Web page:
Twin Cities metal lovers and First Avenue staff and patrons are among the many GWAR lovers worldwide saddened by this morning’s news that David Brockie – aka Oderus Urungus, ringleader of the costumed cartoon – was found dead Sunday at his home in Richmond., Va. Cause of death has not been named yet. He was only 50.
Under Brockie’s reign of blood, GWAR played First Ave 25-plus times in more than three decades, among the most by any touring act.
“Very bummed. I’ve been seeing Gwar and their associated bands at First Avenue since high school,” said First Ave manager Nate Kranz, singling out a ’95 gig by Brockie’s police-attired side band the X-Cops as one of his all-time favorite 7th Street Entry gigs.
Longtime First Ave stage manager Conrad Sverkerson, who got to know Brockie personally over the years, said of him, "He was just a great guy. Everybody in their crew were good, hard-working guys. They would always be there on the truck pitching their gear with us, including [Brockie]. There was never any ego with them."
The last GWAR show there was just this past October, another highly theatrical affair nicely captured in a photo gallery by Erik Hess. In 2012, the band performed there in tribute to late guitarist Cory Smoot (Flattus Maximus), who died of a heart attack on the tour bus hours after their First Ave gig the previous November.
“I urge everyone with a heart problem to get well looked after, and to let your friends and family and the people around you know about it," Brockie said in an interview before the 2012 show, noting that Smoot had a prior heart condition. If anything, the real danger of being in GWAR is the hard-work that goes into their on-stage performances and not any hard-living off stage, Brockie added: "It's a workout, no question. But we all know that and stay in good shape because of it."
Underneath the horns and skull masks and protruding codpieces, the man who would be Oderus looked like a normal, middle-aged, fun-loving slacker type of guy with a sly grin. His smile was especially big backstage in November 2004 when his band of fictional aliens became the first act to headline First Ave after the club shut down for three weeks and nearly closed for good.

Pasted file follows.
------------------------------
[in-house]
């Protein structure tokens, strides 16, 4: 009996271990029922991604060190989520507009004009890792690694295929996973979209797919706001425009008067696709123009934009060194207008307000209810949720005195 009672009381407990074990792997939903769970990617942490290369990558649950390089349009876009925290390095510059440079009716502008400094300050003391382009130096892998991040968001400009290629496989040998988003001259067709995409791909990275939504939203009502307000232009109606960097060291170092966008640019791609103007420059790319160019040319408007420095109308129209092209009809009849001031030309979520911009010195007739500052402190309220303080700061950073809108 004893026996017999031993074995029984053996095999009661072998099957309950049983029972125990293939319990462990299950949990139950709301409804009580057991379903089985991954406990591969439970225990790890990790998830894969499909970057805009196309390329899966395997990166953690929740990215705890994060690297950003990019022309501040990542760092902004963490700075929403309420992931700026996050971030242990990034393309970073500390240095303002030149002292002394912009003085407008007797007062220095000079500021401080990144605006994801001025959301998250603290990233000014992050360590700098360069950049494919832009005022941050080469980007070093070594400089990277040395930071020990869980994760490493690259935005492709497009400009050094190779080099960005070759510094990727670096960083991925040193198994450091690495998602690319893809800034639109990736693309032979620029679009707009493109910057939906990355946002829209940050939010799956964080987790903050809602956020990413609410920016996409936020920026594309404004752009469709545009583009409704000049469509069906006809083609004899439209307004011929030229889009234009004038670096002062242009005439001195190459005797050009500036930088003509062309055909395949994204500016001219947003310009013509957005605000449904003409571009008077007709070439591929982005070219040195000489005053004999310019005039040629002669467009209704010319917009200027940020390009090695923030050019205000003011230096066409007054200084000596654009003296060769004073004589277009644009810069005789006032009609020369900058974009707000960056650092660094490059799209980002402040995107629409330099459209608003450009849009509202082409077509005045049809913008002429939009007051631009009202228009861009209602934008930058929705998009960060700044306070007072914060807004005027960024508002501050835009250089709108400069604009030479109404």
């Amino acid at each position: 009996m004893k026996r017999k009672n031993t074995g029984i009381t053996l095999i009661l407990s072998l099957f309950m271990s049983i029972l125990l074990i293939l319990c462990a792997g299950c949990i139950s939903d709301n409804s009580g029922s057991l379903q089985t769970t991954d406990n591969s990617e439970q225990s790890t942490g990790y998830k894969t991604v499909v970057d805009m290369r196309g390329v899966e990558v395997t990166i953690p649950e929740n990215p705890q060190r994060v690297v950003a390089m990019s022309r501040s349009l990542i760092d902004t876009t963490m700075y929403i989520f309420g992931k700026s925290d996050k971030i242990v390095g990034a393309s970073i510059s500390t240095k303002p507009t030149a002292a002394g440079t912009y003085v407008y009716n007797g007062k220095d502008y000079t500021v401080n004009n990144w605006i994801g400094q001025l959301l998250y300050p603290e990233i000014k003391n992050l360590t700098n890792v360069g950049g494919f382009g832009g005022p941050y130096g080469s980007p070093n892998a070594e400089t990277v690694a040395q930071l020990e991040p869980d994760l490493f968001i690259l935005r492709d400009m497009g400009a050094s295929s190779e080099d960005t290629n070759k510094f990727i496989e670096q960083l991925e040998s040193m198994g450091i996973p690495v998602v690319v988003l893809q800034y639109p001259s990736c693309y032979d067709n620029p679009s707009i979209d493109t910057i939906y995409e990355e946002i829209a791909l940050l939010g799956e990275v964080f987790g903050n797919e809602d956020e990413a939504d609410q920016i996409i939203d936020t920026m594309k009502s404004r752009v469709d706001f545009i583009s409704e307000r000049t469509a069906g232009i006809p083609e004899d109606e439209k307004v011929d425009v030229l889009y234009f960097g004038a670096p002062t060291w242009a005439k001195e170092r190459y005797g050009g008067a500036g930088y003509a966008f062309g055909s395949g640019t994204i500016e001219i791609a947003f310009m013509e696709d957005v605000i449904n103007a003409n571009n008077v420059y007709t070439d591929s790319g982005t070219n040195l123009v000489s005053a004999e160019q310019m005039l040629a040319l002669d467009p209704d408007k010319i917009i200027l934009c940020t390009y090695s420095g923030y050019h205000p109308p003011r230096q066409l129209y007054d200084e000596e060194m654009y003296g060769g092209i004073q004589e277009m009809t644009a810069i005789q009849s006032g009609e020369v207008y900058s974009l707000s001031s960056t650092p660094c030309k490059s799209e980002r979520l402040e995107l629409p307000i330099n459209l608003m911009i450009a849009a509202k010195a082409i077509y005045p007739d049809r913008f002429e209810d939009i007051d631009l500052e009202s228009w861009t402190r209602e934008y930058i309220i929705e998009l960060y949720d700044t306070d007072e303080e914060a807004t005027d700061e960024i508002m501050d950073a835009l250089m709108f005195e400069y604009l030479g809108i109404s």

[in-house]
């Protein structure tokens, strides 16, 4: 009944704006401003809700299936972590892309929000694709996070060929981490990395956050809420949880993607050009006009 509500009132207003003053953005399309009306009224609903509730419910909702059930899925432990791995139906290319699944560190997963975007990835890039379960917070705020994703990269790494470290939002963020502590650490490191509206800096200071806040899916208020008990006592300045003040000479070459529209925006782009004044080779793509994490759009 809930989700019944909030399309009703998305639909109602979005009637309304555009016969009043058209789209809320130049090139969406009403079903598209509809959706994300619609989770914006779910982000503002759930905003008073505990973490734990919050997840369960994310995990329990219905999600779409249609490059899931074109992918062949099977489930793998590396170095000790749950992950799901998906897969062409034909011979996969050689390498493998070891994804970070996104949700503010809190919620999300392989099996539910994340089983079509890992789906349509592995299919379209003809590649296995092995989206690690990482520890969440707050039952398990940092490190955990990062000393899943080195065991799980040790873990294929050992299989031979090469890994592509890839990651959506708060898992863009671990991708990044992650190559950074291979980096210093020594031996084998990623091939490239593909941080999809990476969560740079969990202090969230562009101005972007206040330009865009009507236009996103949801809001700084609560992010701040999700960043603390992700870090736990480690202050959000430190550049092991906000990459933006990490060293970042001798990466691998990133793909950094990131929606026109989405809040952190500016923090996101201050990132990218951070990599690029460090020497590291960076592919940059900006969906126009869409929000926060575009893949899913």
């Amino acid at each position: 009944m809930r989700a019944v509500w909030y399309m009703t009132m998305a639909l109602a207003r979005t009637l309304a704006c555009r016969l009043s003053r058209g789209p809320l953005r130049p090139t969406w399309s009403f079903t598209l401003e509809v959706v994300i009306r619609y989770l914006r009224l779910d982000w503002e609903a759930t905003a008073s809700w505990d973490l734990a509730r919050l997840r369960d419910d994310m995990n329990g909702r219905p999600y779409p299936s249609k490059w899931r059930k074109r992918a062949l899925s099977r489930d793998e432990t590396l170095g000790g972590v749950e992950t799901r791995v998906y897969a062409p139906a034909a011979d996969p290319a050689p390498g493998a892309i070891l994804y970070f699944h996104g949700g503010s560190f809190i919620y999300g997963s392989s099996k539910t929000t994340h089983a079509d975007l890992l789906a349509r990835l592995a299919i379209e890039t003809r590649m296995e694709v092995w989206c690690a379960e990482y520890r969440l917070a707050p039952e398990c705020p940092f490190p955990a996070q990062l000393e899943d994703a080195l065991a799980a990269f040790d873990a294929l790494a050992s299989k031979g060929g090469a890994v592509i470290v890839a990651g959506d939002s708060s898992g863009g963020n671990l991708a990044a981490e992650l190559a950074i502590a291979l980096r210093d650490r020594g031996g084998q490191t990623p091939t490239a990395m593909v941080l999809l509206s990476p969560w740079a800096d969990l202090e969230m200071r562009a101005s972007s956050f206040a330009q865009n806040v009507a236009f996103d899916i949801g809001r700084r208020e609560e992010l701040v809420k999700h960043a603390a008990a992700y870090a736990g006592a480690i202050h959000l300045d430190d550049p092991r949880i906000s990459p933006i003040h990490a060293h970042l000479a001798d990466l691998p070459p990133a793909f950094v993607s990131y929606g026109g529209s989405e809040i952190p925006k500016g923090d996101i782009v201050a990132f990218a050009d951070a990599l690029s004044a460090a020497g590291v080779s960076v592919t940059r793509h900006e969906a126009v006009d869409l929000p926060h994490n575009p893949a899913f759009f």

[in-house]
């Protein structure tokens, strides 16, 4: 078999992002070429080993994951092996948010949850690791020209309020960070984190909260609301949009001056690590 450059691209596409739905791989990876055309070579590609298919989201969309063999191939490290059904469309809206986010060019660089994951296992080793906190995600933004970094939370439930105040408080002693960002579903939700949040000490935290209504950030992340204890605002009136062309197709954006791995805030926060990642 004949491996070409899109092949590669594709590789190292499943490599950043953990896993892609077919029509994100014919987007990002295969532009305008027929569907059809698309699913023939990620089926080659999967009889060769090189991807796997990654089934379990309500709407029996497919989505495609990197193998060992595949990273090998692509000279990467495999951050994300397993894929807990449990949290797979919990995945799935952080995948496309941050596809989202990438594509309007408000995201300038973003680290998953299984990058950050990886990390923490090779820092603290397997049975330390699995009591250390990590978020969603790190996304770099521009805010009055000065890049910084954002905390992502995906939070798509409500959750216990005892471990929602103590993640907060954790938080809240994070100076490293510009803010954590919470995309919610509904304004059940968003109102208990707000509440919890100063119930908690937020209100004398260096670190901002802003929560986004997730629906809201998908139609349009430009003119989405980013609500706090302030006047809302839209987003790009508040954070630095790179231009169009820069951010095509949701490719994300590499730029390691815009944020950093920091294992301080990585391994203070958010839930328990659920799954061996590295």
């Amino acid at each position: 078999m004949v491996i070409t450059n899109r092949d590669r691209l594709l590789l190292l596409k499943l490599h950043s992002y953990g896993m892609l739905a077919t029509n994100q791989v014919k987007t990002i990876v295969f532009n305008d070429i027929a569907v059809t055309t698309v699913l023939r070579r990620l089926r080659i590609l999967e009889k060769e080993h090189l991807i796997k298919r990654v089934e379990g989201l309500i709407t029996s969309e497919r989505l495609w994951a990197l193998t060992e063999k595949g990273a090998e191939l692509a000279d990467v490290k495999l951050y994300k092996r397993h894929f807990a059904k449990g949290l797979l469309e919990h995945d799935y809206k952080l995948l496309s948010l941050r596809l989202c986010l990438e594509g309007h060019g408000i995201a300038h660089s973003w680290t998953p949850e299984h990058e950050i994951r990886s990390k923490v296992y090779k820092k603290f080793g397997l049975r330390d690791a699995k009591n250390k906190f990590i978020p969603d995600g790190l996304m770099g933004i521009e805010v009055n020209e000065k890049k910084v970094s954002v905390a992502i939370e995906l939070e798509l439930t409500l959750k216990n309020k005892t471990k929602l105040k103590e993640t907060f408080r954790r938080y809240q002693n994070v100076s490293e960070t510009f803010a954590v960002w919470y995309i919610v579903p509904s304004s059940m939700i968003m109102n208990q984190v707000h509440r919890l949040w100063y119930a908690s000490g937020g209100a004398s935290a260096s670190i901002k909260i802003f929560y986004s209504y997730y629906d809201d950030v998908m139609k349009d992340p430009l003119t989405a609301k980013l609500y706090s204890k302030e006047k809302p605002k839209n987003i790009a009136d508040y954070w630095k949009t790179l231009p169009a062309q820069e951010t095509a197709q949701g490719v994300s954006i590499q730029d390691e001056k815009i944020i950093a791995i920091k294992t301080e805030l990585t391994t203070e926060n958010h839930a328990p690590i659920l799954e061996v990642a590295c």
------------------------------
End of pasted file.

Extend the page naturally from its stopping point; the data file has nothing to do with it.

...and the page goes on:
“We were breathless,” Brockie said then, referring to how the band was left in limbo not knowing if First Ave would reopen in time for its scheduled date. “The place is a dump, and we love it. … It's been the most consistent rock venue in North America.”
Kranz remembered of that night, “It was so funny watching Oderus walking up and down the sidewalk with his ass hanging out, talking to fans and getting interviewed by the local TV news.”
Sverkerson remembered the first time GWAR played the main room in the early-'90s and pulled up in a school bus: "They didn't have any heat on it, and it was the dead of winter, so they got off and went into the club and proceeded to guzzle coffee. And then they went to work."
Brockie was also fond of Sverkerson, who for many years was easily recognized by the bushel of red dreadlocks atop his head. The GWAR guru said in 2012:
“I love Conrad's hair. I love to touch it and rub it all over me. I've been trying for years to get him to give me a big chunk of it to use in my costume, probably as a codpiece. Let me publicly call out Conrad right here and now to finally give it to me."
The band has not announced any kind of memorial plans or whether or not it will carry on without its leader. GWAR manager Jack Flanagan issued a statement today confirming the death, which read, “My main focus right now is to look after my band mates and his family. More information regarding his death shall be released as the details are confirmed.”